I’ll readily admit that my knowledge of Starck’s work is fairly limited. On an aesthetic level, some of his work appeals to me, and some of it doesn’t. But most of what I’ve encountered has been priced for and marketed to a fairly limited segment of the population.

    I should also add that I’m awed and inspired by what Starck is able to do. I am not a designer (but I’m married to one). I find his ability to create inspiring. I found myself agreeing with much of what he said during the show.

    The bicycle comment caught my attention because it’s an argument I’ve often made (i.e. “made by slaves”). I’m questioning Starck’s intentions in part because I’m questioning my own.

  5. The €90 bicycle is one of far too many products that are made for a price point – designed by a business man. It’s a ‘unit’ to be sold in huge quantities to people who may actually be able to afford a better quality bike, but find the price hard to refuse. It’s a trap. It is not possible to make a bicycle that is of sufficient quality for €90. It will have a short, disposible life. It will not be repaired because of our value perception of a €90 bike.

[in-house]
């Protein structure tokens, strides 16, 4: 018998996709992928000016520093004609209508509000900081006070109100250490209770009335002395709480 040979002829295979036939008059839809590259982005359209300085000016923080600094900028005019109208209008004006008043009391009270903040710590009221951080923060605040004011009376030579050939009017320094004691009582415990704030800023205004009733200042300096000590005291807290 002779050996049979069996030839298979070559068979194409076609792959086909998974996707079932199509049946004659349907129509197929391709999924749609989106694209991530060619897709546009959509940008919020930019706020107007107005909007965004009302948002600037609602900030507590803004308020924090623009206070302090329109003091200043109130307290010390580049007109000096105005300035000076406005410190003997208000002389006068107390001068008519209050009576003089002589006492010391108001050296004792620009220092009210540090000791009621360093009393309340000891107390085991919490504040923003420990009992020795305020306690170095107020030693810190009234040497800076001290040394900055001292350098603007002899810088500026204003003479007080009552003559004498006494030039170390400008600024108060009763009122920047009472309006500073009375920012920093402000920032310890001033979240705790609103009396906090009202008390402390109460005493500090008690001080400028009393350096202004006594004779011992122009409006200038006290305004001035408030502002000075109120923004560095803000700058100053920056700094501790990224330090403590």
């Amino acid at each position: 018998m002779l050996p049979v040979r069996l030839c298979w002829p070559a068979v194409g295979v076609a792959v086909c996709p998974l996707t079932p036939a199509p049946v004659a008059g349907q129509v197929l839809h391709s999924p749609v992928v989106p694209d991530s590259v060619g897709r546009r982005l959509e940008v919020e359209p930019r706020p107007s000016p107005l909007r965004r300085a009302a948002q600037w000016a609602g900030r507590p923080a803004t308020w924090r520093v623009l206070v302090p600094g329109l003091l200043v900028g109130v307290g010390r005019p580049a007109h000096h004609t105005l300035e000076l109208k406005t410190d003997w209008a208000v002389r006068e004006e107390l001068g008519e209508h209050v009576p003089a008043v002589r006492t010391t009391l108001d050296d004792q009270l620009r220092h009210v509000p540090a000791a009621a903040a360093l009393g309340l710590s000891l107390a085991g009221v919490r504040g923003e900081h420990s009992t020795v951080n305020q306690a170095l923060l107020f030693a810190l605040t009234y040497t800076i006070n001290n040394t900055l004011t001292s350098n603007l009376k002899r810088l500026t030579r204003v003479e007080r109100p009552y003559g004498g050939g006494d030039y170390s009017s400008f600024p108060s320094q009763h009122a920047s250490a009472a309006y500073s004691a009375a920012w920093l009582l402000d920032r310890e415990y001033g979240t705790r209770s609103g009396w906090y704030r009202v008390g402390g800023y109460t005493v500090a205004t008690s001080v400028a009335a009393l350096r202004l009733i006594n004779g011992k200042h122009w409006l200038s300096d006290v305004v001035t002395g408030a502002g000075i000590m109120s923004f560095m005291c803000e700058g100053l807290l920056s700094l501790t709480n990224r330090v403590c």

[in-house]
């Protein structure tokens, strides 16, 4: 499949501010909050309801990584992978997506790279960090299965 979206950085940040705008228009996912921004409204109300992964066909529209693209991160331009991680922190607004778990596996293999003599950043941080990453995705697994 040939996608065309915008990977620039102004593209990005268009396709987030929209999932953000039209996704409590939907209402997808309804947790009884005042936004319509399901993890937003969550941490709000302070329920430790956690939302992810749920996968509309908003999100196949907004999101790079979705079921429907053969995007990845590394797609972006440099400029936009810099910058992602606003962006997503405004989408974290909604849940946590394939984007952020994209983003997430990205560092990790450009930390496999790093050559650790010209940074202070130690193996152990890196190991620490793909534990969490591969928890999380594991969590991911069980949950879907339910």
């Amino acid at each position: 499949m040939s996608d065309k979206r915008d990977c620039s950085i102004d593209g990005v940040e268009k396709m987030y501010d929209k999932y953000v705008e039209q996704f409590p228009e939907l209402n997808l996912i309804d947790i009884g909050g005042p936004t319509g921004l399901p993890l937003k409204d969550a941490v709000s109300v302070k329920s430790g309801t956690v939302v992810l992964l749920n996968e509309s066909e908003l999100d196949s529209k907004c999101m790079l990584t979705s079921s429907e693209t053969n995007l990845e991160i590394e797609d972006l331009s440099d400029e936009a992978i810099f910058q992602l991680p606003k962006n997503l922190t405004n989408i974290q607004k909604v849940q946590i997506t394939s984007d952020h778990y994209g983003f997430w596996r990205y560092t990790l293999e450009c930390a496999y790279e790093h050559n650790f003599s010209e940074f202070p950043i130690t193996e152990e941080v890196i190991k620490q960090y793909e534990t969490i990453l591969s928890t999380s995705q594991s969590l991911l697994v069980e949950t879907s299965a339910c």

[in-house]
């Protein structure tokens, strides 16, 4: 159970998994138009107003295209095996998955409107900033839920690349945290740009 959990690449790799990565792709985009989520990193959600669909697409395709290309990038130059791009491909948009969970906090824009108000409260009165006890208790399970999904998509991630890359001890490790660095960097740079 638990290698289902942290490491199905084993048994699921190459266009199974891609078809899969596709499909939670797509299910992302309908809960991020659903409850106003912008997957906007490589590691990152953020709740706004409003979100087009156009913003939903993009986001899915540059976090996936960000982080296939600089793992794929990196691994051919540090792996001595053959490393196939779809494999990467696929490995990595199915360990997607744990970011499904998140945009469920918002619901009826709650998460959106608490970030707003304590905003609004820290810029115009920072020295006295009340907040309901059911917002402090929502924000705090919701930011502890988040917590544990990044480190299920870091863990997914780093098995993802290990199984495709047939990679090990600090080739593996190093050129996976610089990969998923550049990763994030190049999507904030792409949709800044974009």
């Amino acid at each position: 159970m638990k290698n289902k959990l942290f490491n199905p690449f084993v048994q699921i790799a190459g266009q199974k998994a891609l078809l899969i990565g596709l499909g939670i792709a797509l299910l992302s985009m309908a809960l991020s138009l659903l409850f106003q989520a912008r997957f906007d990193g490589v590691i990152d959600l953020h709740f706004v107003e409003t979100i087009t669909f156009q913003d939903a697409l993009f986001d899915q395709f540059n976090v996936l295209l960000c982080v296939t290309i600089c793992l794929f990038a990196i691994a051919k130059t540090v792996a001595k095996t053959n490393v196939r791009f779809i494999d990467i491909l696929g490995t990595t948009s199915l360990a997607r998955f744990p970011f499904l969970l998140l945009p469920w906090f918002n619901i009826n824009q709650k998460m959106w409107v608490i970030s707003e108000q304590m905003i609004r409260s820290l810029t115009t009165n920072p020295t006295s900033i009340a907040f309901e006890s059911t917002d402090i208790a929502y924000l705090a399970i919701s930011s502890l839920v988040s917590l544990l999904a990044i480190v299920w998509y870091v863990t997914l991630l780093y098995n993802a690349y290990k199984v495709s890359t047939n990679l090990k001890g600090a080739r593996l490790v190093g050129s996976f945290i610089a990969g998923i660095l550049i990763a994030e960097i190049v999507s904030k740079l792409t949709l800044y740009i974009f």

This problem applies to so many products and I believe it is a serious issue, contributing to the world’s problems.

    A consumer is better off buying a better bicycle second hand for €90, but again, our perception of value kicks in.

    How many times have you heard (or even thought) I can buy 4 of these for the price of that one, it doesnt matter if it breaks…

    I have only seen the 1st episode, I love it, I love the fact there is so much talk about product design. I hope it makes consumers thing a little more. I know it is making me as a designer think more and motivates me to push our clients more. A designer has a lot of potential influence, but it goes nowhere if the client stops you in your tracks. If you are flying solo then thats another ball game.

    Looking forward to the rest of the show…

  6. Adam,

    Agreed. The €90 was undoubtedly poorly designed, and most likely designed to fall apart in just a few months.

    I suppose what I’m looking for is some kind of compromise between €90 bicycle and a $90 citrus juicer: products that are thoughtfully crafted and ethically made but that appeal to and can be afforded by wide range of people. I have no idea if such a thing is possible, but I really want to find out.

    I’m looking forward to the rest of the show, as well.